Note that the Contumacious move very, very slowly. This reflects their spiritual condition. Because they were so late to repent, they lack the spiritual strength to ascending the mountain of purification. Here they must wait to be restored enough to begin their climb. We learn that the prayers of the living back on Earth can help them regain their spiritual strength, and progress onward. This reveals to us the connection between the living and the dead (though not the damned) in the cosmic harmony.

One of the Contumacious is Manfred, an actual historical personage who was the son of Frederick II. He had run afoul of the Pope, and had been excommunicated. He died on the field of battle:

As I lay there, my body torn by these

two mortal wounds, weeping, I gave my soul

to Him Who grants forgiveness willingly.


Horrible was the nature of my sins,

but boundless mercy stretches out its arms

to any man who comes in search of it…


The church’s curse is not the final word,

for Everlasting Love may still return,

if hope reveals the slightest hint of green.

When I first read those lines, coming so soon after the grim horror of the Inferno, I very nearly was moved to tears. This is Dante saying that God’s mercy is so overwhelming that He will overrule His own church’s authorities for the sake of saving a repentant sinner — a sinner who, with his dying breath, has the humility to ask for mercy. Manfred tells us that there is no sin, no matter how horrible, that God will not forgive.

But you have to humble yourself to ask.

One more thing: this passage shows that Purgatory is not a place of punishment for one’s sins. The sins have been forgiven — that’s why Manfred and all the others are in Purgatory in the first place. Purgatory is a place where one’s tendencies to sin are purged, to prepare one to be able to bear the intense brightness of Heaven, and the full knowledge of God. If you’ve ever read C.S. Lewis’s The Great Divorce, you’ll understand what Dante is getting at in his theological fantasy.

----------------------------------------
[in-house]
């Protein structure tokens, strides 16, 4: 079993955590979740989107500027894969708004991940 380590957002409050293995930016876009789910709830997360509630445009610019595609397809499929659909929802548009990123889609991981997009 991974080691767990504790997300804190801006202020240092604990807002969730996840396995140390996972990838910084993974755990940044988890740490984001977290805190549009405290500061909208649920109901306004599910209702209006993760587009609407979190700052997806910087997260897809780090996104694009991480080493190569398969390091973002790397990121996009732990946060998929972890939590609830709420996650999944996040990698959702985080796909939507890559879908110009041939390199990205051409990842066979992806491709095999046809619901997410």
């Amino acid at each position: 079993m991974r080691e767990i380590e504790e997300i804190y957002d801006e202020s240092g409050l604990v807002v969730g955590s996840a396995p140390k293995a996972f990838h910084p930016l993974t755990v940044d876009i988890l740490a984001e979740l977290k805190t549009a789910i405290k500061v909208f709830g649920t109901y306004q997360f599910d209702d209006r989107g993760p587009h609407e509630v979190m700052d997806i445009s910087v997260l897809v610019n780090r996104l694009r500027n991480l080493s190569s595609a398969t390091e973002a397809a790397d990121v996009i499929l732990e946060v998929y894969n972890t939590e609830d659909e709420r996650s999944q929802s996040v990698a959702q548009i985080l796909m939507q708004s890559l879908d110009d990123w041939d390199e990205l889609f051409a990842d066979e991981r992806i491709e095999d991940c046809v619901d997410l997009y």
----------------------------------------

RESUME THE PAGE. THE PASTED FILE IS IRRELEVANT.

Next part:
UPDATE: On why a soul on its way to heaven must be purified and strengthened before being able to bear the Light of God, here is a remark by the Orthodox Metropolitan Hierotheos, from his book Orthodox Psychotherapy:

The heart experiences the grace of God first as a fire, a fire which burns up sin and the passions, and then when the passions burn away, it experiences God’s grace as light illuminating our whole inner man.

This teaching that we first experience God’s grace as a fire and then as a light is analysed by St. John of the Ladder. He says that when the supercelestial fire comes to dwell in the heart, it burns some because they still lack purification and it enlightens others “according to the degree of their perfection.” This same thing is called “both the fire which consumes and the light which illuminates.” That is why some people come from their prayer as if from a fiery furnace, and feel a relief from defilement, while others, when prayer is ended, feels as if they were coming out resplendent with light and clothed in a garment of humility and joy. This fire which the heart of man perceives is often perceived by the body as well. Thus the person thinks that he is in hell and burning with the flames of hell. This is important and salutary. For such repentance heals the soul. And we know very well that the greater the repentance, the more effective the healing. Also the more the fire of repentance is experienced, the more the preconditions are created for the vision of uncreated Light.

Those last two sentences sum up the effect of Purgatorio on the soul, and the experience of Paradiso.